The Windrush generation: Who are they?

On the 70th anniversary of the first arrival of the Windrush, Winston Robinson says more help needs to be given to people like him who were caught up in an immigration scandal.
Protesters carrying placards in support of the Windrush generation at a rally in London last month. Though the Caribbean migrants have a legal right to remain in Britain, some have been targeted by immigration laws.
Protesters carrying placards in support of the Windrush generation at a rally in London last month. Though the Caribbean migrants have a legal right to remain in Britain, some have been targeted by immigration laws.PHOTO: AGENCE FRANCE-PRESSE

LONDON • Invited to Britain from Caribbean countries after World War II to fill labour shortages and help rebuild the economy, members of the so-called "Windrush generation" were given a legal right to remain by way of a 1971 law.

Almost half a million people left their homes in the West Indies to live in Britain between 1948 and 1970, according to Britain's National Archives.

Named after the British ship Empire Windrush, which arrived at Tilbury Docks in Essex with 492 Caribbean passengers in 1948, the Windrush immigrants never formalised their status, often because they were children who came over on their parents' passports and then never applied for their own.

They received indefinite leave to remain, but many who later failed to get their papers in order have been targeted by immigration laws intended to create a "hostile environment" for illegal immigrants.

The hardline policy was pioneered after the centre-right Conservative Party retook power in 2010 by then Interior Minister Theresa May.

Some of the Windrush immigrants and their descendants who have called Britain their home for their entire lives were caught out by the government clampdown.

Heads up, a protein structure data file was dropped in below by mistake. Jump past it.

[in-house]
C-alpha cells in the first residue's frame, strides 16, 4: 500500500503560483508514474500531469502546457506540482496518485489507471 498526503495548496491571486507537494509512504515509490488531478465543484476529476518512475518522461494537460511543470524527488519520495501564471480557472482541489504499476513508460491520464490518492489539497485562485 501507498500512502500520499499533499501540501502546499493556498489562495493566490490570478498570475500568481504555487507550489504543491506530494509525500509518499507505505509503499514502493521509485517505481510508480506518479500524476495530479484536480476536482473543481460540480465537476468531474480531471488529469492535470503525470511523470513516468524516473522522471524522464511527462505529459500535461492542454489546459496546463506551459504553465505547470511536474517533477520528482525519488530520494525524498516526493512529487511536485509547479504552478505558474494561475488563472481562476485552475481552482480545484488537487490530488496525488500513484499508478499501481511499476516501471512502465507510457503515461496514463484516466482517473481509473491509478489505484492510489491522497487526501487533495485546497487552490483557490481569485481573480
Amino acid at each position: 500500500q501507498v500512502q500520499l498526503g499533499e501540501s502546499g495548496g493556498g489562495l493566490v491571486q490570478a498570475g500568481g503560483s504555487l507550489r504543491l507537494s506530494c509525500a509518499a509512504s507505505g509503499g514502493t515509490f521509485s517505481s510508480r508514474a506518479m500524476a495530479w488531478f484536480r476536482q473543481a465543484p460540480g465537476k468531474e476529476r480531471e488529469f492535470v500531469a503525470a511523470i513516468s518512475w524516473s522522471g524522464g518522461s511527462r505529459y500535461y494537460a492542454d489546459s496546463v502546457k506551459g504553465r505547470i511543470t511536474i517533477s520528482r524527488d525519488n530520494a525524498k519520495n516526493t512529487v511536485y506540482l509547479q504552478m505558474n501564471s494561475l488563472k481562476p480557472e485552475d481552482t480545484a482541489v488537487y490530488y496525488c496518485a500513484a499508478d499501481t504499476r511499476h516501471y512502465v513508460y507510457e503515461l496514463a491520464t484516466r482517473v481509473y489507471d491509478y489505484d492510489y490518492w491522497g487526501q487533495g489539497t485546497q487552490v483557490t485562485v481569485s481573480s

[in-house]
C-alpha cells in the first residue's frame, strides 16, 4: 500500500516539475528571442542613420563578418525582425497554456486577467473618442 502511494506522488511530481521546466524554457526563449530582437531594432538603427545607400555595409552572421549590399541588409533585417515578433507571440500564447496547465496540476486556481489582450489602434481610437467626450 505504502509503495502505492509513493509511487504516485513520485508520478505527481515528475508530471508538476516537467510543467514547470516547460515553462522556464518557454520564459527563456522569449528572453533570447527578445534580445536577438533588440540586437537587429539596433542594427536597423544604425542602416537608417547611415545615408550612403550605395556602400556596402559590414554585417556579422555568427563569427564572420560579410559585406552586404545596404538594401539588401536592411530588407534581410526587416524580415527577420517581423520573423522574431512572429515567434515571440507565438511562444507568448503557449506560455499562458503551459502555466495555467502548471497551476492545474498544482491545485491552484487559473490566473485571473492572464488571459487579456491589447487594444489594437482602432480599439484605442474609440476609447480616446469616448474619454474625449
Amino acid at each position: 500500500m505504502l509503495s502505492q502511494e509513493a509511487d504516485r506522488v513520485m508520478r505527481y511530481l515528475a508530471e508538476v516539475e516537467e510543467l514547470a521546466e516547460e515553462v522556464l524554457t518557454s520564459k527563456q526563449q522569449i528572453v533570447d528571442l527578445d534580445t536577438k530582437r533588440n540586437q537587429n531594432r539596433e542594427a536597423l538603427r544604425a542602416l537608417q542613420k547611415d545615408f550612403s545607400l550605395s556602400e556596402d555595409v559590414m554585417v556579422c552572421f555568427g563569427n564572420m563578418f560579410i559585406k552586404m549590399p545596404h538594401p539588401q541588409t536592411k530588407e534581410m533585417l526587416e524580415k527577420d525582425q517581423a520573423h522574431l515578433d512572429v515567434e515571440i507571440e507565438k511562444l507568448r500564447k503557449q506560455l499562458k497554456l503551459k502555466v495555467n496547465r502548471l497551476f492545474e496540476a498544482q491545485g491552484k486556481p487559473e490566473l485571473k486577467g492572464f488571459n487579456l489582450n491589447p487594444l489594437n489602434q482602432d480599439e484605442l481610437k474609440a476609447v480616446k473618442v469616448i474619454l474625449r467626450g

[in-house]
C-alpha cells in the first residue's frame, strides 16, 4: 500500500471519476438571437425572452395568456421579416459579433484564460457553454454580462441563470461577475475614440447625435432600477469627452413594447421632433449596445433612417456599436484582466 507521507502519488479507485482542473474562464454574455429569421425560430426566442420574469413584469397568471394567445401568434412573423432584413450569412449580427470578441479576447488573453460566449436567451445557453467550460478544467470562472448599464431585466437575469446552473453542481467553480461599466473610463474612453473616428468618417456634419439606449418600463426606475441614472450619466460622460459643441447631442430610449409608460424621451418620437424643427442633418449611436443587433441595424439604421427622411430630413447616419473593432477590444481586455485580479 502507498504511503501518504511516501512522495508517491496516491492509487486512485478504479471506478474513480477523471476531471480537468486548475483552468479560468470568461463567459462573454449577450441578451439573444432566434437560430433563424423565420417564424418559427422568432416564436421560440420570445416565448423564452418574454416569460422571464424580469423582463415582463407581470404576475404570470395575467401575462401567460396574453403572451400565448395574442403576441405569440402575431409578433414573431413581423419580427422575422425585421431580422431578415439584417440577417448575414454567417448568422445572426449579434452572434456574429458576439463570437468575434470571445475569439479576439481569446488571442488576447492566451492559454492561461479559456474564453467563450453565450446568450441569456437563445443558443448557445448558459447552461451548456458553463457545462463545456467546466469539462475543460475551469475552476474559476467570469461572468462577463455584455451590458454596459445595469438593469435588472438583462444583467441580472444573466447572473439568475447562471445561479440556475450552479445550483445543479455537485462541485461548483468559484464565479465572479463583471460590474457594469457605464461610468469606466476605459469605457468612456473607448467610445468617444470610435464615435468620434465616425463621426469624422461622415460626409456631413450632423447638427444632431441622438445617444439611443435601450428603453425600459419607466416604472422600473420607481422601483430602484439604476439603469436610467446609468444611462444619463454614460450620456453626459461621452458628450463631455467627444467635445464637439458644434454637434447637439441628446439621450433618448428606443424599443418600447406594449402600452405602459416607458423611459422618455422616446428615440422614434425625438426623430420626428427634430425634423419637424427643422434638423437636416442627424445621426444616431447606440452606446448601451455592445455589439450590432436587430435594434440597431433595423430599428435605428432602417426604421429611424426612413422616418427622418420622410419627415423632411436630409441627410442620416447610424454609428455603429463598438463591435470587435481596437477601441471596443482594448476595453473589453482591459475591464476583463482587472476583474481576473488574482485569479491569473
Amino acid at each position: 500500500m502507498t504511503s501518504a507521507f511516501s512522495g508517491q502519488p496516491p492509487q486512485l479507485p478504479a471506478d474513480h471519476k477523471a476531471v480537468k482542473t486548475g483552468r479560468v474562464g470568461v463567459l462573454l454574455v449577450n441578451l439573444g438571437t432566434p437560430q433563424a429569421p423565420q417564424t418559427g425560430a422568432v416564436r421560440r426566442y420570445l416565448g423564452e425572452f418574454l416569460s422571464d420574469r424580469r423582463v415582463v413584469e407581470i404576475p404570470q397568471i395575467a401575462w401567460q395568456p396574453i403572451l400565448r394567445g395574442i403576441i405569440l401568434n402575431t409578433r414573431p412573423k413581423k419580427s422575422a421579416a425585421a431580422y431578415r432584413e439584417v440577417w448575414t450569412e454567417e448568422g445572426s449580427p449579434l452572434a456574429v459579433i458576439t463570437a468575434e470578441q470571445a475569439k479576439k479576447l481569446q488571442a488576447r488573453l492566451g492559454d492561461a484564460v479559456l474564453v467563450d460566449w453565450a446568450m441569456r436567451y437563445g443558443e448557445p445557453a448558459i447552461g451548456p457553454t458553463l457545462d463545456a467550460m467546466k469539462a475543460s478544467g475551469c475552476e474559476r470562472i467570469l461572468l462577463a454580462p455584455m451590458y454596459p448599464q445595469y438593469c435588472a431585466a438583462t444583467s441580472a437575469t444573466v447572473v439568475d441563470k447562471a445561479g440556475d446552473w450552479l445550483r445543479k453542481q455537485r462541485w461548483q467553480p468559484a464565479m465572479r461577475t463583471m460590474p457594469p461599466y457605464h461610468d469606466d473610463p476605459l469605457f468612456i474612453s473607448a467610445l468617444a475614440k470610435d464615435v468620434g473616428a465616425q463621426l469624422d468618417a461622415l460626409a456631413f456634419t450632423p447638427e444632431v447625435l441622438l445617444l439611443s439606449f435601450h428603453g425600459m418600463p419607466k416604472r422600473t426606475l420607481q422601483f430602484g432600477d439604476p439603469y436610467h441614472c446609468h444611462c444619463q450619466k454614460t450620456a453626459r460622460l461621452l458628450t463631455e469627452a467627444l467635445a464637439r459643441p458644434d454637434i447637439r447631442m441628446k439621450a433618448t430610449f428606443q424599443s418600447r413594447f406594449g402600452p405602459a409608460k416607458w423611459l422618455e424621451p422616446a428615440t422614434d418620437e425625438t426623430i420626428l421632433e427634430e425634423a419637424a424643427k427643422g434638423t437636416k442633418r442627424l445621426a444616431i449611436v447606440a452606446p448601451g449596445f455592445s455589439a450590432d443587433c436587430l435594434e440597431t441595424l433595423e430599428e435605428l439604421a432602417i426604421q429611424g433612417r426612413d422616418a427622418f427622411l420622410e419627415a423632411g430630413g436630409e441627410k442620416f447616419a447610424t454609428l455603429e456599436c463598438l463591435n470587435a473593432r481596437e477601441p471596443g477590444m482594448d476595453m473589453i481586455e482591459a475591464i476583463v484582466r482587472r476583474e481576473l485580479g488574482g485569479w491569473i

Some were denied access to work and healthcare, detained and threatened with deportation.

Outrage over the plight of the migrants - some of whom lost jobs and fell into debt as they struggled to prove their status - led to a personal apology from Mrs May, now Prime Minister, to Caribbean leaders at the Commonwealth summit in London last month.

The crisis has cast Britain in an unsympathetic light and raised awkward questions about how the aggressive pursuit of lower immigration numbers sits alongside the desire to be an outward-looking global economy.

Interior Minister Amber Rudd, who resigned on Sunday after facing mounting pressure over the crisis, said last Monday that those who arrived from the Caribbean and other Commonwealth countries before 1973, wrongly targeted over their immigration status, will be eligible for free citizenship.

She also confirmed that a compensation scheme will be set up for people who have suffered loss or damages because of their inability to show they remained in Britain legally and to access services.

AGENCE FRANCE-PRESSE, REUTERS

A version of this article appeared in the print edition of The Straits Times on May 01, 2018, with the headline 'The Windrush generation: Who are they?'. Print Edition | Subscribe